ICE spokeswoman Carol Danko criticized the leaks in context of their potential impact on ICE personnel, saying in a statement Saturday that "any leaks telegraphing sensitive law enforcement operations is egregious and puts our officers' safety in danger."
The agency did not respond to calls for comment Sunday.
In Baltimore, dozens stayed after the weekly 11 a.m. Mass for a “Know Your Rights” seminar in Spanish led by the Esperanza Center, a Catholic Charities resource center.
Baltimore Archbishop William E. Lori accepted an invitation from the interfaith group Baltimoreans United in Leadership Development (BUILD) to speak to the congregation in Spanish before the service Sunday.
“It is high time to call attention to the plight of immigrants in the city of Baltimore and far beyond,” Lori said afterward. “I came to express my solidarity, my love, my care for the immigrant community.”
The Catholic Church leadership, he added, “has to lend its voice to integral immigration reform to help really fix this and to secure a long and lasting justice for our immigrants.”
The “Know Your Rights” seminar, which used some call-and-response segments, focused on reminding immigrants of their Constitutional rights, including: to remain silent, to deny entry to their houses without a warrant and to refuse to sign paperwork, said Giuliana Valencia-Banks, the Esperanza Center’s outreach coordinator.
After the seminar — while one family celebrated a baptism, taking pictures with their baby at a side-altar — a queue formed down the aisle like a second Communion line of people approaching Valencia-Banks with their questions and concerns.
“A lot of it is just fear,” Valencia-Banks said. “There’s a sense of uncertainty and a general mistrust of the system. They have lots of questions about how to start the process of immigration relief.”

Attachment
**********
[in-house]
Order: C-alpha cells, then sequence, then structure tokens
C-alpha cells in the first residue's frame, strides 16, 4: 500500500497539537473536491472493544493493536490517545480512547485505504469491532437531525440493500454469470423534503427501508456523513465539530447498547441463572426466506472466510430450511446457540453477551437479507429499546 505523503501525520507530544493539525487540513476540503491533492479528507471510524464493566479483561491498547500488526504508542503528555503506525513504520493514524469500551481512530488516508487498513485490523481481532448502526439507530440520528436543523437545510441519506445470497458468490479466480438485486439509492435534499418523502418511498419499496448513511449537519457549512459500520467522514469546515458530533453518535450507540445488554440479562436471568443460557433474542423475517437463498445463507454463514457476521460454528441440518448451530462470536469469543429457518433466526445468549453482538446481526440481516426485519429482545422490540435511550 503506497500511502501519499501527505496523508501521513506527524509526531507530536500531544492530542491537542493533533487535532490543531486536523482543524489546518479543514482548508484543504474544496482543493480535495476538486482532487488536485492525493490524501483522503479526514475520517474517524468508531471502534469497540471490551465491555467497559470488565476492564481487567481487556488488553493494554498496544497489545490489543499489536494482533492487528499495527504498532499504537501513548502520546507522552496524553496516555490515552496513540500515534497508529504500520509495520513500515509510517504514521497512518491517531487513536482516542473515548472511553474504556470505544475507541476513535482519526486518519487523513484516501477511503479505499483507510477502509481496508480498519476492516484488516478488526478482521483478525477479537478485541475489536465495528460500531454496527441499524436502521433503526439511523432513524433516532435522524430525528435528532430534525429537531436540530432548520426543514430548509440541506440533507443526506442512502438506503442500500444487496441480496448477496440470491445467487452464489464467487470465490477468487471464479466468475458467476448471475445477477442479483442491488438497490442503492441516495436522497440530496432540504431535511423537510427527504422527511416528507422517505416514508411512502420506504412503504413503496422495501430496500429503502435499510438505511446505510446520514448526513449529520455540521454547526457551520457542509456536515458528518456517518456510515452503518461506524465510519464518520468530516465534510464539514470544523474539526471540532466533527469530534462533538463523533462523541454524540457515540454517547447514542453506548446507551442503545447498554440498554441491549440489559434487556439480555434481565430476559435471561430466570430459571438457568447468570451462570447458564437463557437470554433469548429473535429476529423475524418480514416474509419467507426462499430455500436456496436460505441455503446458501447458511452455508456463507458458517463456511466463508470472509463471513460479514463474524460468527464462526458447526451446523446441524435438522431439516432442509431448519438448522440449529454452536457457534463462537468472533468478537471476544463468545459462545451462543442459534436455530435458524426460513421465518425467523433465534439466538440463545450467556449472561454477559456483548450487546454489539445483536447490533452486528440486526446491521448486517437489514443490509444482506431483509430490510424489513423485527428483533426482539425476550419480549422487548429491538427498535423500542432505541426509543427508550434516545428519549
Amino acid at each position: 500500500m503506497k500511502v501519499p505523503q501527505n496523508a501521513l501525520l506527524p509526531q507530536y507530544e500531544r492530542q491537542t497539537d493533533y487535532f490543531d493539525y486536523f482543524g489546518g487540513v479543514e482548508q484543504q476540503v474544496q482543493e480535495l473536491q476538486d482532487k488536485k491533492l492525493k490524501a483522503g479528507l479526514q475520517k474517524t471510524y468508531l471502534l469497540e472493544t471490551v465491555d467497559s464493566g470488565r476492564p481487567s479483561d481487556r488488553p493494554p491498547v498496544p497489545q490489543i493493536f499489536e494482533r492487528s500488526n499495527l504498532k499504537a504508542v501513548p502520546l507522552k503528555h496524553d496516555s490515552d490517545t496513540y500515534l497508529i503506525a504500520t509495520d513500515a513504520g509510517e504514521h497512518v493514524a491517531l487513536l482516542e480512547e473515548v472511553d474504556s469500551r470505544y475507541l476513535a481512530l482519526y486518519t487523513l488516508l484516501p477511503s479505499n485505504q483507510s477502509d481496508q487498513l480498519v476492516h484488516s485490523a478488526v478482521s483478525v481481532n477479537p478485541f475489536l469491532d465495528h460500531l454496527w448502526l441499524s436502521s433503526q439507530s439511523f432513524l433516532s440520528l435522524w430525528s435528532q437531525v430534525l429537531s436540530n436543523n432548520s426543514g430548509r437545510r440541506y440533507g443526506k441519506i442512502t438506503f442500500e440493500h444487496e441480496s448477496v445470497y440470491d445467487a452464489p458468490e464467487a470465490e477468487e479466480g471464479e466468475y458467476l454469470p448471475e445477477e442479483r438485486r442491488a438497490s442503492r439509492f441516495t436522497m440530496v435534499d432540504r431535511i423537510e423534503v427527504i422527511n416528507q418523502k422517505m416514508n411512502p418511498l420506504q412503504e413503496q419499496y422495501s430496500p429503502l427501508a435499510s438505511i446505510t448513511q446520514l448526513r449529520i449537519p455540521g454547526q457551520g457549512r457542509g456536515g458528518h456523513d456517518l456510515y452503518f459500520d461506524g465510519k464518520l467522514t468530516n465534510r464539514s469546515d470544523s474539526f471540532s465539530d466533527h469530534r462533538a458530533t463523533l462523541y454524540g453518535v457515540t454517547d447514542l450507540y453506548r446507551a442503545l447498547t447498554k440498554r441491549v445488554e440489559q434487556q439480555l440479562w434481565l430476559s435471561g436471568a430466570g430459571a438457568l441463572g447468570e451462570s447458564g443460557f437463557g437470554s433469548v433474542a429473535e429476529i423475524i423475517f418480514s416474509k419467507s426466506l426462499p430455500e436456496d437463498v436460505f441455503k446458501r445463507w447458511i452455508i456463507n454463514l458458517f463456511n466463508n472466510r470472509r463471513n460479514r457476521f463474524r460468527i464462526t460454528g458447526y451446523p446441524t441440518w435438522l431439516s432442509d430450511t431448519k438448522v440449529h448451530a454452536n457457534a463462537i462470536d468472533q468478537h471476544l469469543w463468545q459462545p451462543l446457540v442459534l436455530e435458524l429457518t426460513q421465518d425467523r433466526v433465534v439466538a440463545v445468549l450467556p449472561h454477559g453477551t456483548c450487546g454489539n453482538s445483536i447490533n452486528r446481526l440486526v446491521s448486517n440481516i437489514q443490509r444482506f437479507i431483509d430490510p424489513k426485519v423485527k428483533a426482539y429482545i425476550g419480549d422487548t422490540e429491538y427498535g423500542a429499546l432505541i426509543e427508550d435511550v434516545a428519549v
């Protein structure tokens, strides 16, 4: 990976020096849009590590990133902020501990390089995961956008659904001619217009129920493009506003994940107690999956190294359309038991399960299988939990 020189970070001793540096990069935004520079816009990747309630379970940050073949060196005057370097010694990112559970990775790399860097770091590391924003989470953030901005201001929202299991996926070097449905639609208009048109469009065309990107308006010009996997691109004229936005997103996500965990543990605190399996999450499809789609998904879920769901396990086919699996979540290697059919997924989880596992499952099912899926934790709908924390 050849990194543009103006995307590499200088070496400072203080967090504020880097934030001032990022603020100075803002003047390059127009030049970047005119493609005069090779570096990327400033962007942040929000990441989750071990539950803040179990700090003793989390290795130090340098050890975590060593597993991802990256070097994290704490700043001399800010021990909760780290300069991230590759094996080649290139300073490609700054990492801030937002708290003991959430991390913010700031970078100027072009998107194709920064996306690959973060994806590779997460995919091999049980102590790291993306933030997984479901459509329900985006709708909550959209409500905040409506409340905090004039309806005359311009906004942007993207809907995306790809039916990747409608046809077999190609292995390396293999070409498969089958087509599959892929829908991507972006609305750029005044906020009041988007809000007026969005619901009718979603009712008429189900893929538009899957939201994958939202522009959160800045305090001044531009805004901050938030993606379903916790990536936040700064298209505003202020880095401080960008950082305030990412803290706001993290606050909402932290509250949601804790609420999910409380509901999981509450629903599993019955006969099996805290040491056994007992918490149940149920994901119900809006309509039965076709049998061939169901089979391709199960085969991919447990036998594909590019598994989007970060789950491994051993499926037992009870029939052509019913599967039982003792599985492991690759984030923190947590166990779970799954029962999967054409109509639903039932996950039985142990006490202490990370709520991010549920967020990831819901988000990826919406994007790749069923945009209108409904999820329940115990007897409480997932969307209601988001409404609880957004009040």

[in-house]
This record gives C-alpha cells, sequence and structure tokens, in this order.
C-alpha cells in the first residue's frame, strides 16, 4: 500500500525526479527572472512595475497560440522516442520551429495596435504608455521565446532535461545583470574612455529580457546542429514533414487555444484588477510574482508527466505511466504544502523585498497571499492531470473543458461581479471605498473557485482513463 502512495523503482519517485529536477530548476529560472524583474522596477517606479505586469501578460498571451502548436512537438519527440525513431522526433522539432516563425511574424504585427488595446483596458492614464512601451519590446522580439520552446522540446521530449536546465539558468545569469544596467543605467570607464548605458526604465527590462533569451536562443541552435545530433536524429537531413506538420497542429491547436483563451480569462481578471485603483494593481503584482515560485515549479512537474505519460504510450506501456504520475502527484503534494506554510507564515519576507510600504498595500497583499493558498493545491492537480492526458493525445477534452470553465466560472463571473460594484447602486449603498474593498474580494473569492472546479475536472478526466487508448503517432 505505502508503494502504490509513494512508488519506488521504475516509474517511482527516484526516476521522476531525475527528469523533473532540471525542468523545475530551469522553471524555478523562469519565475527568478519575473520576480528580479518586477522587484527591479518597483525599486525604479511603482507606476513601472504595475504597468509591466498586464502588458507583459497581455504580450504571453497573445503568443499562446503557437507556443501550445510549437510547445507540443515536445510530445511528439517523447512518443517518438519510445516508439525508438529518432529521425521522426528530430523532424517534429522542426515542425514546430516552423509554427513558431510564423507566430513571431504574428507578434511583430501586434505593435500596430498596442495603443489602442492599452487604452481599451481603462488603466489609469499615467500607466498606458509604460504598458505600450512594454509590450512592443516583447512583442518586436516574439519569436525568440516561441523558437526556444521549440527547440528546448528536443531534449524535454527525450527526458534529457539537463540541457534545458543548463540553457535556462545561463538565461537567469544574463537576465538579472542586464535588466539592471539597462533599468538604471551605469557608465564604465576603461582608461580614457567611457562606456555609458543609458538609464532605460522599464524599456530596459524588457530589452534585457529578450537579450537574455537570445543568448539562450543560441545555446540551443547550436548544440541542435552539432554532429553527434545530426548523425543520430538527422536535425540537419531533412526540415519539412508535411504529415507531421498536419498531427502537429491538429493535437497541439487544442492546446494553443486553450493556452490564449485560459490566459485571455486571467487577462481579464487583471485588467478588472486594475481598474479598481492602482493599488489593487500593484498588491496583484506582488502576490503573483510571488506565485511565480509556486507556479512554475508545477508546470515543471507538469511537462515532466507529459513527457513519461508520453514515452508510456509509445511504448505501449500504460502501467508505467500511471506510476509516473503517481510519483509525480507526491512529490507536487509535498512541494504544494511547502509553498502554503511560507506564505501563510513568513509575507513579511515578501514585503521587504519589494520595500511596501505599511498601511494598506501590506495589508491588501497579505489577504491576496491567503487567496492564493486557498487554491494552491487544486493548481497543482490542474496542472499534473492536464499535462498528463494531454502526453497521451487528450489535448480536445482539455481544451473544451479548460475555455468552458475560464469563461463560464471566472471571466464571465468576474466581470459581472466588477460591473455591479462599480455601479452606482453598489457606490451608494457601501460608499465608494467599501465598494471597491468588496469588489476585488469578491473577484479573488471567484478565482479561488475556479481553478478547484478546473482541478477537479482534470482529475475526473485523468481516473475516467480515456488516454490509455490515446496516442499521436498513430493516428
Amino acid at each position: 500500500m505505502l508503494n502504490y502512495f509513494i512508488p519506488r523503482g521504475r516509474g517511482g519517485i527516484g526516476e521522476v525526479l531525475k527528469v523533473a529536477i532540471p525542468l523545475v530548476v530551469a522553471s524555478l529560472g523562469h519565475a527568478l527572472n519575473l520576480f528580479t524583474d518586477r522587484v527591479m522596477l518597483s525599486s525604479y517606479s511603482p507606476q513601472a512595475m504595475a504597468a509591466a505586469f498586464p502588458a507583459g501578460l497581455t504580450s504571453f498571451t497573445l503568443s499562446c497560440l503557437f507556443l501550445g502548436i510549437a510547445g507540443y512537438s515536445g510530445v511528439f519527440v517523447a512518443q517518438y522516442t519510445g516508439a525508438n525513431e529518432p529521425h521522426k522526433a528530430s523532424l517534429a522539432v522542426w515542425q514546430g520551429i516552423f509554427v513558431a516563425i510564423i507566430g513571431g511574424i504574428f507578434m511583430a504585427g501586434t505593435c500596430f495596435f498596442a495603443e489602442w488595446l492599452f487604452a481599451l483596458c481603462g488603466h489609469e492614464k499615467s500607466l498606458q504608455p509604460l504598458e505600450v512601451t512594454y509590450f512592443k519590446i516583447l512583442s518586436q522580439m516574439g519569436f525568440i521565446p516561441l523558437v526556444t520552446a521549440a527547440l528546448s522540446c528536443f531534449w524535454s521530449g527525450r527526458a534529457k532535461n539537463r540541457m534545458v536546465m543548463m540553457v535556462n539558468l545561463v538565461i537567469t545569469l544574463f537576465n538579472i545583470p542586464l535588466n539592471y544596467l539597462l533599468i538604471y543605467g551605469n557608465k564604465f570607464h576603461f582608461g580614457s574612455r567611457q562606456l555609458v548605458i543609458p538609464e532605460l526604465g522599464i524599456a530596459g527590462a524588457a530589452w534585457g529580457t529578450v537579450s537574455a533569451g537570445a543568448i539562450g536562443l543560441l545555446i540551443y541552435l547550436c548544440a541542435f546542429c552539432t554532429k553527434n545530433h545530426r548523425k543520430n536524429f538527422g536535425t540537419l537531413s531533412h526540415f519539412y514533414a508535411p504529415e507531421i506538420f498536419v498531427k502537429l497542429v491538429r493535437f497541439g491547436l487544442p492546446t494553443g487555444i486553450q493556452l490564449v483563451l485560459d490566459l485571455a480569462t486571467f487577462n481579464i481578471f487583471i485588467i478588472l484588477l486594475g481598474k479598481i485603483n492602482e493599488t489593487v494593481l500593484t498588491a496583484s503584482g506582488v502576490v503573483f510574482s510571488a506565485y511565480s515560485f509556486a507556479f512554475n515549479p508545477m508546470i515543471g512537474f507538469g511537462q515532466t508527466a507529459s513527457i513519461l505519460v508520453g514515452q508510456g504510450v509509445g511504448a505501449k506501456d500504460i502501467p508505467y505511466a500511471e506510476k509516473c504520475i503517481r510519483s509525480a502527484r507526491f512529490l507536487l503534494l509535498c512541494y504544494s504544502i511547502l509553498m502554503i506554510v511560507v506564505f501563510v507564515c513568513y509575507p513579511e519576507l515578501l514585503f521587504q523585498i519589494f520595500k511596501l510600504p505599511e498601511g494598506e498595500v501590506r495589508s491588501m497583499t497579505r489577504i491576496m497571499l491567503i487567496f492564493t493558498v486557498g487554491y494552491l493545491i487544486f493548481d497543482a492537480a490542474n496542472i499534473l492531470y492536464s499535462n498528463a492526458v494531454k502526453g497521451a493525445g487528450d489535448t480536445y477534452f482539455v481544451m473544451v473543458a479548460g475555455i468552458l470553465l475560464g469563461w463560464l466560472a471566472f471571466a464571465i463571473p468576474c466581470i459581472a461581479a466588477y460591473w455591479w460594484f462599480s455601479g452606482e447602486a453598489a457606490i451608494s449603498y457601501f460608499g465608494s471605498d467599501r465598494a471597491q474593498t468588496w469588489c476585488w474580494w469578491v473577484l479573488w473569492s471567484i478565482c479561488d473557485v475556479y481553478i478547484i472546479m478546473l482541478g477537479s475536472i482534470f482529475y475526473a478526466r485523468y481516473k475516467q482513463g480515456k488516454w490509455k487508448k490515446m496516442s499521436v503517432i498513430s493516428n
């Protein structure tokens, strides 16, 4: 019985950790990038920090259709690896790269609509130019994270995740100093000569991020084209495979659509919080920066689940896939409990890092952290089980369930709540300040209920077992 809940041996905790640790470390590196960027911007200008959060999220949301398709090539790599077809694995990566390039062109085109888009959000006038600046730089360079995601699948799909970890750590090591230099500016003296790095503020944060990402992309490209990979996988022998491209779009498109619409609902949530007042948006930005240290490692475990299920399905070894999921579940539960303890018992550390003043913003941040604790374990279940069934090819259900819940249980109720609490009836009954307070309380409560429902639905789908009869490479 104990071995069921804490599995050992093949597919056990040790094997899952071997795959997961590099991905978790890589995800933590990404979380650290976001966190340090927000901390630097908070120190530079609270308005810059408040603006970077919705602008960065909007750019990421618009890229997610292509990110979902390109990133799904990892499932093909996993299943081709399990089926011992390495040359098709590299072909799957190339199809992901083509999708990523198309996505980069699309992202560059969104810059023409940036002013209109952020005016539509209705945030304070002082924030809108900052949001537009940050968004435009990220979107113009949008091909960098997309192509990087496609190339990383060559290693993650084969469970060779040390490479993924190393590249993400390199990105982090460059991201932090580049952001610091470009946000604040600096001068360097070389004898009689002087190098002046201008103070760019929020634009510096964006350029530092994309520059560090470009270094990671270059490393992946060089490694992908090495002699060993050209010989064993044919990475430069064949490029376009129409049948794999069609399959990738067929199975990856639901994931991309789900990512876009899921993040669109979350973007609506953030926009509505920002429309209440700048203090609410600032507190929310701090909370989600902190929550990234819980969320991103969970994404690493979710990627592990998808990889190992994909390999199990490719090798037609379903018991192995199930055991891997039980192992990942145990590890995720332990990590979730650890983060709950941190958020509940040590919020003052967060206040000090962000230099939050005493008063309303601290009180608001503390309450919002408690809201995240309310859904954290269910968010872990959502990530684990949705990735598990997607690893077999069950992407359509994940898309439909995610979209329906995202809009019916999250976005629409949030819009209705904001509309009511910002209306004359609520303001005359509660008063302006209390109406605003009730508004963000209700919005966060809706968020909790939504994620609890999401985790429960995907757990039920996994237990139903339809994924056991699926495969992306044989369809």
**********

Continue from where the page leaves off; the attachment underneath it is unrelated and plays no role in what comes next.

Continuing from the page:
On a beautiful Saturday, the usual bustling neighborhood noises of children playing and people running errands or merely enjoying the nice weather were eerily absent, said Rachel Brooks, a senior organizer with BUILD.
“This was a ghost town yesterday,” she said.
Brooks called the false alarm of immigration raids, which have been conducted regularly since 2003, often resulting in hundreds of arrests, a “really ugly, terrible dry run” for immigrants and advocates in the event of actual raids.
“We need to be ready for what might happen the Fourth of July weekend,” he said.
Donna Batkis, a mental health provider who runs Consultas Psychotherapy in Towson and also serves immigrants in Southeast Baltimore, said the situation is further eroding immigrants’ trust in the government.
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Nearly a third of her immigrant patients — many of whom suffer from post-traumatic stress disorder, depression and other mental illnesses — have stopped showing up to appointments, prioritizing their families’ physical security over their own psychological well-being, Batkis said.
She doesn’t blame them.
“People are much more aware of their vulnerability,” she said. “It casts this pall and makes people frightened.”